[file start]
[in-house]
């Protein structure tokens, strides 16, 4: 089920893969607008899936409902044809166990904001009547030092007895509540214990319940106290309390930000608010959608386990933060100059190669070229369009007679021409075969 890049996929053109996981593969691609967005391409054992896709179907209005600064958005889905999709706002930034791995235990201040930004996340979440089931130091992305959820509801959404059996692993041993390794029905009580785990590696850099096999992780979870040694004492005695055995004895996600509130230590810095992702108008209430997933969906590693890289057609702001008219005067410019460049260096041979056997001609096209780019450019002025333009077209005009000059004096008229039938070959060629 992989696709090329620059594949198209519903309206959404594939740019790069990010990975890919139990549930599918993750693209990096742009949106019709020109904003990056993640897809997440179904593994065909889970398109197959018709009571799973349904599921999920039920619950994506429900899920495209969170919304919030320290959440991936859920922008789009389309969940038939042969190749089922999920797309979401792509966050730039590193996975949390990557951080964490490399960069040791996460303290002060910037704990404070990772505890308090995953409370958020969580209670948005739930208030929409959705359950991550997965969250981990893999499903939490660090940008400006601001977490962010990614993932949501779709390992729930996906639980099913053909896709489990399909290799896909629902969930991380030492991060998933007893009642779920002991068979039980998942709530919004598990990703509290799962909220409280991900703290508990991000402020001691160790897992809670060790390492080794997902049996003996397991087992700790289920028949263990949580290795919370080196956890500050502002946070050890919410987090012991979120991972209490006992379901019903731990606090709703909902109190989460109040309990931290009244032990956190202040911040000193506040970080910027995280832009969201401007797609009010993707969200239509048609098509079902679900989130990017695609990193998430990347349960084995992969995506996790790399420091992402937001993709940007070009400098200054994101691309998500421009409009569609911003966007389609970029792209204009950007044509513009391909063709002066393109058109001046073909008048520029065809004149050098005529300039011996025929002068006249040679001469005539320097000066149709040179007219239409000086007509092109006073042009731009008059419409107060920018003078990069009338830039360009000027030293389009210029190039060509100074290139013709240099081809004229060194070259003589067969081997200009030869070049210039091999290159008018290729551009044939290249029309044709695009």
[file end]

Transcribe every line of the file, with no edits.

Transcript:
[in-house]
């Protein structure tokens, strides 16, 4: 089920893969607008899936409902044809166990904001009547030092007895509540214990319940106290309390930000608010959608386990933060100059190669070229369009007679021409075969 890049996929053109996981593969691609967005391409054992896709179907209005600064958005889905999709706002930034791995235990201040930004996340979440089931130091992305959820509801959404059996692993041993390794029905009580785990590696850099096999992780979870040694004492005695055995004895996600509130230590810095992702108008209430997933969906590693890289057609702001008219005067410019460049260096041979056997001609096209780019450019002025333009077209005009000059004096008229039938070959060629 992989696709090329620059594949198209519903309206959404594939740019790069990010990975890919139990549930599918993750693209990096742009949106019709020109904003990056993640897809997440179904593994065909889970398109197959018709009571799973349904599921999920039920619950994506429900899920495209969170919304919030320290959440991936859920922008789009389309969940038939042969190749089922999920797309979401792509966050730039590193996975949390990557951080964490490399960069040791996460303290002060910037704990404070990772505890308090995953409370958020969580209670948005739930208030929409959705359950991550997965969250981990893999499903939490660090940008400006601001977490962010990614993932949501779709390992729930996906639980099913053909896709489990399909290799896909629902969930991380030492991060998933007893009642779920002991068979039980998942709530919004598990990703509290799962909220409280991900703290508990991000402020001691160790897992809670060790390492080794997902049996003996397991087992700790289920028949263990949580290795919370080196956890500050502002946070050890919410987090012991979120991972209490006992379901019903731990606090709703909902109190989460109040309990931290009244032990956190202040911040000193506040970080910027995280832009969201401007797609009010993707969200239509048609098509079902679900989130990017695609990193998430990347349960084995992969995506996790790399420091992402937001993709940007070009400098200054994101691309998500421009409009569609911003966007389609970029792209204009950007044509513009391909063709002066393109058109001046073909008048520029065809004149050098005529300039011996025929002068006249040679001469005539320097000066149709040179007219239409000086007509092109006073042009731009008059419409107060920018003078990069009338830039360009000027030293389009210029190039060509100074290139013709240099081809004229060194070259003589067969081997200009030869070049210039091999290159008018290729551009044939290249029309044709695009």